I was wondering if I should by a CoolerMaster X3 cooling pad for my mac. I got a Late 2011 mac which reaches temp 80 degrees C even at 720p video buffering in browser and goes bonkers if I switch it up to 1080p or above or any quality at 60FPS.

It also gets hot while running simple programming softwares. Should I buy the cooling pad? Is it worth it?

I'm not looking forward to performance boost, I have to use this mac for a few more years. I just don't want it to get damaged due to heat effects in that time!

  • When was the last time it was stripped & cleaned? – Tetsujin Sep 10 '17 at 6:15
  • @Tetsujin what do you mean by stripped? I opened it on 27 Dec 16, cleaned it with a brush and smooth fan. Didn't unscrew the Motherboard to change thermal paste or something. I did clean the vents though. – Alpha Mineron Sep 10 '17 at 6:21
  • I mean taken apart far enough to access the entire airflow, not just the bit you can see with the cover off. If the airflow is completely clean, then Amit's answer is the way to go. – Tetsujin Sep 10 '17 at 6:25
  • @Tetsujin oh no, just what's visible with the cover off. I was hesitating as if the connectors are quite fragile and I don't wanna break something and end up paying a huge amount getting a repair(You know Apple). So I was wondering whether a cool pad is worth or not. – Alpha Mineron Sep 10 '17 at 6:34
  • If the airflow is compromised you're wasting your time, & money. If the airflow isn't compromised, it shouldn't need one. – Tetsujin Sep 10 '17 at 6:35

You actually don't need a cooling pad. You can manually change the fan speed on Mac with this utility called smcFanControl. You can get it here. You may also want to try to reset SMC to make sure that your fan is working properly.

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  • I've used it before, It a buggy software. Plus, I read somewhere that unnecessary use of System fan will cause wear and tear. That's why, I'm restraining from using that. – Alpha Mineron Sep 10 '17 at 4:06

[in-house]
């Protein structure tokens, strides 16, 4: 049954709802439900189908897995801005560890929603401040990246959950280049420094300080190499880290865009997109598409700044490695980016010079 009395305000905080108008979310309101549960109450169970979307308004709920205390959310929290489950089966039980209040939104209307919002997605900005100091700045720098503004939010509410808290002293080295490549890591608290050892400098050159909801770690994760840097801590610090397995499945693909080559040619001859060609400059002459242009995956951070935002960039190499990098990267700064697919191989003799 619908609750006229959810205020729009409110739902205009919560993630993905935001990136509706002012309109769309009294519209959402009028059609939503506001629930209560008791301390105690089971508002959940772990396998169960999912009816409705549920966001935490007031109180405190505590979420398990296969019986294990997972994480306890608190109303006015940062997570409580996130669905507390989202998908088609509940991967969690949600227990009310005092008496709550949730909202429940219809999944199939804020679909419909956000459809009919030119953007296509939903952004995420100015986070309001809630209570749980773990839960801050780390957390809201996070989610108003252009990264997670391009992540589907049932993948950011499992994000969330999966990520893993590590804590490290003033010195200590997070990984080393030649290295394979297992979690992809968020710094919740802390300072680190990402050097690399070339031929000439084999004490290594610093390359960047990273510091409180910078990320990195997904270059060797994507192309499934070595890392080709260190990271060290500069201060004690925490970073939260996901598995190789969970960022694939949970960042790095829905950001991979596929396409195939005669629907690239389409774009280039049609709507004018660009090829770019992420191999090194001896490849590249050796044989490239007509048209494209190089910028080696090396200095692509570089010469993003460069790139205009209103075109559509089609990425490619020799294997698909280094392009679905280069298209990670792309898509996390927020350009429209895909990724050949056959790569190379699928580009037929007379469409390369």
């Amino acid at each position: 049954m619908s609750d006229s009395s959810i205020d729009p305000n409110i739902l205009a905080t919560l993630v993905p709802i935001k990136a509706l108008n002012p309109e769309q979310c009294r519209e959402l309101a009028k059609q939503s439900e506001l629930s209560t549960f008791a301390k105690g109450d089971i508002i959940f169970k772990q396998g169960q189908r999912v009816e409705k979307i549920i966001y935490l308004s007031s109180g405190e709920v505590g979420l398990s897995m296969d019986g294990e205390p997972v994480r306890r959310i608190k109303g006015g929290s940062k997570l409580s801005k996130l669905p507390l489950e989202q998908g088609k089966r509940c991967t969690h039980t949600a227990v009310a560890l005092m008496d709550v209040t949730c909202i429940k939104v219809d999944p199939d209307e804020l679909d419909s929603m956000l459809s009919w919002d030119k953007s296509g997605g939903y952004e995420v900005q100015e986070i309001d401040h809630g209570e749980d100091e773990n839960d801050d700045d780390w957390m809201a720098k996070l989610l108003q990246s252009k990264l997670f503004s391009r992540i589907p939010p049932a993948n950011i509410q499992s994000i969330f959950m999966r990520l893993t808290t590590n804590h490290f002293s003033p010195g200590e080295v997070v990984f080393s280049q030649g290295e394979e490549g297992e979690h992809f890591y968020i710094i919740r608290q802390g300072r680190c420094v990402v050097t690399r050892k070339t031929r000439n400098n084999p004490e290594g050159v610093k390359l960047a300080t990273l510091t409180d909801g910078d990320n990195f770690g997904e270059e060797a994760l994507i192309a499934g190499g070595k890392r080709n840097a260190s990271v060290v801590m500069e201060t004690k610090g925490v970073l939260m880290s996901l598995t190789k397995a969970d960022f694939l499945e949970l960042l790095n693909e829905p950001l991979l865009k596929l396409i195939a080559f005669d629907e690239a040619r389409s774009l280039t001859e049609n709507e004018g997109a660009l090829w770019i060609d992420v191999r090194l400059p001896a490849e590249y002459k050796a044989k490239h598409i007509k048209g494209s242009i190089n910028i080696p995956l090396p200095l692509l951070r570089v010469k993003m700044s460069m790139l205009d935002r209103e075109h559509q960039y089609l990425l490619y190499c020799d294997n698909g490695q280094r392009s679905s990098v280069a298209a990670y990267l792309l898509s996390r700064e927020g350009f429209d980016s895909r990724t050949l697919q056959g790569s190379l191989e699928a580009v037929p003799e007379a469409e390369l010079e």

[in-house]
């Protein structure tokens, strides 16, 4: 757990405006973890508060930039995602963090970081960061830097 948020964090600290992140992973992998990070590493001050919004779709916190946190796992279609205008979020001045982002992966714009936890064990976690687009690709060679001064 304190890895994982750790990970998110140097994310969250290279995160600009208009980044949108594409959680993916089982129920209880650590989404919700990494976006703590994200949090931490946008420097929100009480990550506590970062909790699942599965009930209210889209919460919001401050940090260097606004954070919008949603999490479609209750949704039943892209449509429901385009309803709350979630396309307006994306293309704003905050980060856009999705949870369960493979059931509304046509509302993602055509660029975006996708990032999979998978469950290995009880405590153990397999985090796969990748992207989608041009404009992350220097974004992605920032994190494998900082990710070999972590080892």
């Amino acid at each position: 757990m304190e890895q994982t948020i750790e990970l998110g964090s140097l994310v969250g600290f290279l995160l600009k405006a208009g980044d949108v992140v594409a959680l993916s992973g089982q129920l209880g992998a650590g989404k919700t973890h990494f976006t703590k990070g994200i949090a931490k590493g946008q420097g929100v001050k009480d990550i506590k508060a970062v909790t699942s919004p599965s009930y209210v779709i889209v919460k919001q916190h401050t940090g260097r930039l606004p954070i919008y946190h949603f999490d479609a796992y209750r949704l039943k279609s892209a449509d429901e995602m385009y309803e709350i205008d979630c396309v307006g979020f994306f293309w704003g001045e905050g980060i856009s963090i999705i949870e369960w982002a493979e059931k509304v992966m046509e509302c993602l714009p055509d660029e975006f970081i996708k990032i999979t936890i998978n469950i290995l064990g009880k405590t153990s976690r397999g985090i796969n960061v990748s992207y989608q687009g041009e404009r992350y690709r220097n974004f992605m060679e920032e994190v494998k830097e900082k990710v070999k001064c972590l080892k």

• I highly advise against this path. Slowing your fans reduces heat dissipation meaning the CPU is subject to more heat and thus subject to throttling. It's better to throttle the CPU – Allan Sep 10 '17 at 12:39
  • It shouldn't slow down your fan. You should be able to manually change the fan speed so that you can increase it whenever you want. I also only use it occasionally when running games or virtual machines, so you shouldn't keep it on all time (that's probably why it causes wear and tear). – Amit Kulkarni Sep 10 '17 at 14:50
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    @Allan: but this about increasing rpm of the fans if related to AlphaMineron, and Amit only says that said SW is not needed. AFAIK smcFC does never rotate slower than Apple's algo would. – LаngLаngС Sep 12 '17 at 17:21

I’m using a MPB 15 Mid 2013 (the first retina MacBook). It has a Core i7 CPU (”Ivy Bridge“) with a maximum specified temperature of 105 °C. When using it, it’s mostly running at temperature levels of 90 to 100 degrees. There never was any hardware issue and it still performs perfectly. In other words, this is normal.

A late 2011 MacBook Pro also has a Core i7 (”Sandy Bridge“) CPU. It’s maximum allowable temperature is 100 °C which means that 80 degrees is more than acceptable. From the processor’s point of view this would almost be ”cool“...

Apple has gone to great lengths implementing proper power and cooling management. I’d therefore strongly recommend you refrained from using any of those third-party tools which fiddle around with temperature management. I spent 15 years of educating prospective Apple Service Technicians the proper techniques of servicing Mac desktops and portables. And I cannot remember a single incident of a Mac dying from overtemperature.

The only temperature level you should really be aware of is that of your hard disk (provided you don’t have a SSD built in). This is probably the only component in your Mac which would seriously suffer from extended periods of high temperature. But this topic has enough potential for a separate AskDifferent question.

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